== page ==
Question: "Do you have any comment in terms of our agricultural relationship with Indonesia?"

Ithink Indonesia's going to be one of those markets that becomes very important for us as a country, there are 200 million people there just to the north of Australia. They are becoming a very sophisticated community, you look at the way they are accessing their food in the more developed areas, in the cities they have a supermarket culture. They are already in that place.

I've spoken to growers who are looking to access that market and have been accessing it for a long time. At this point in time there are probably specific commodities that are going in there in particular markets but I think that relationship will grow and change. The relationship stuff is really important and it's one of the fundamentals of any of our businesses. Talk to anyone who's done business in any country in Asia and it's about the relationship first and the trust that is build out of that process that then leads to further opportunities.

Even at a local level a lot of what we do is about our farming relationships and so the role for government in that context is a facilitation role. Ministers come and go, industry councils come and go, but farmers tend to hang around a bit longer. Those relationships that get developed by the private sector and by business and industry are the ones that will end up carrying it.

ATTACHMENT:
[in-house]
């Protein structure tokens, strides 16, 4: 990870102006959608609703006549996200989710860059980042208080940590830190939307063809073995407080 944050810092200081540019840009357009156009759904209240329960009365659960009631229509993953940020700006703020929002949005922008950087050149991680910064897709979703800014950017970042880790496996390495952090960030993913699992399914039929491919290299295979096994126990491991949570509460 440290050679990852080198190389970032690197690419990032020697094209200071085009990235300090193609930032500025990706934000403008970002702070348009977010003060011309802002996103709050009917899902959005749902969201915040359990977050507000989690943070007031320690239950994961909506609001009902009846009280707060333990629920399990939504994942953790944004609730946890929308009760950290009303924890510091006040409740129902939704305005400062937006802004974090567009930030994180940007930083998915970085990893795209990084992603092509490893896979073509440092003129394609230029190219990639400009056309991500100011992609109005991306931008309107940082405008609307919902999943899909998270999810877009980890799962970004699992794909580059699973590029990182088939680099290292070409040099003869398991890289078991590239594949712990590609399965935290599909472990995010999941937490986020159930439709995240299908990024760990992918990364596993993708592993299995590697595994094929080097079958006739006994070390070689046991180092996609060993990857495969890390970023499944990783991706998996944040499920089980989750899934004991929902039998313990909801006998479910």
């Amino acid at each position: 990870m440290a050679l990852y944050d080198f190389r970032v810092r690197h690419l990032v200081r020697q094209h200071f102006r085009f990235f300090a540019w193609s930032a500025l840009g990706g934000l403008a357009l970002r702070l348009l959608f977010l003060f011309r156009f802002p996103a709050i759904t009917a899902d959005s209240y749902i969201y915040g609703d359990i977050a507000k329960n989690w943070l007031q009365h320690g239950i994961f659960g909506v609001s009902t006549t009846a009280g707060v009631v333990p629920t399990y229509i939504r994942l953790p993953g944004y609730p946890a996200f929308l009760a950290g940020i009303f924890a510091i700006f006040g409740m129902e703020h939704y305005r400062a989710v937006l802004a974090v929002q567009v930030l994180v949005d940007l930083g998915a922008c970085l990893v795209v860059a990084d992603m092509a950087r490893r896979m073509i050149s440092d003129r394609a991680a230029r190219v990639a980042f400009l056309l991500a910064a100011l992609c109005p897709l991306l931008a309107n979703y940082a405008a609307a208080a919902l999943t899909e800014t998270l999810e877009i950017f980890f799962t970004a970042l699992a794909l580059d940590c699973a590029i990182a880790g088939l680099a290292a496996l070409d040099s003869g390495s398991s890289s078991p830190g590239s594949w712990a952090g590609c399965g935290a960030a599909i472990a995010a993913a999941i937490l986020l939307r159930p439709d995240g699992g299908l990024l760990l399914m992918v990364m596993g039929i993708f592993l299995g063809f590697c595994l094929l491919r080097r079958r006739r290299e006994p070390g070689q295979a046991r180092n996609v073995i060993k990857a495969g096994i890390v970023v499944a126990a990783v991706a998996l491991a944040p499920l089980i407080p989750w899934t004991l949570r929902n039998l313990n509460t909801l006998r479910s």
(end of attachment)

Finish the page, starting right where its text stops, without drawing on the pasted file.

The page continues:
The way we conduct ourselves obviously has a lot of influence on that and that's been clearly demonstrated by events over the last couple of years, all of those things are important inputs to the relationship. We play a very strong facilitation role in establishing the relationship and then having industry and business work alongside us to continue that relationship and to make sure it's maintained, that's going to be absolutely vital. It doesn't matter what market you go into that's what it's going to be about.

Question: "One issue that has come up a lot is the lack of young people in the industry. If we're going to maintain our competitive edge internationally we need our best and brightest minds working on the farms and on the boats and we need to attract more people to the industry. How can we do that when current social trends see working on the farm or on the boat as a stagnant industry?"

I think we're starting to see that turn around. If you look at two years ago I think there was a situation where the University of New South Wales didn't have enough people applying to fill the agriculture course, but that's starting to change and I think it will continue to change.

It's about what people can get out of the industry, people want to be able to make a decent return and while farmers can continue to talk about not making a return, people in the community are going to say well that's not something for me.

So we're almost our own worst enemy to a certain extent and it's been going on for a long time. With the emergence of new markets, with the growth in demand, and with a growing understanding through some of the relationships that we've been talking about, I think that's starting to change. I hope what I'm seeing has a longer term trend, but I think that's actually starting to change.

The aquaculture industry in Tasmania has a lot of young people wanting to get into that industry and there are a number of high schools that are setting up vocational training programs for students to get into aquaculture. The interest is very strong.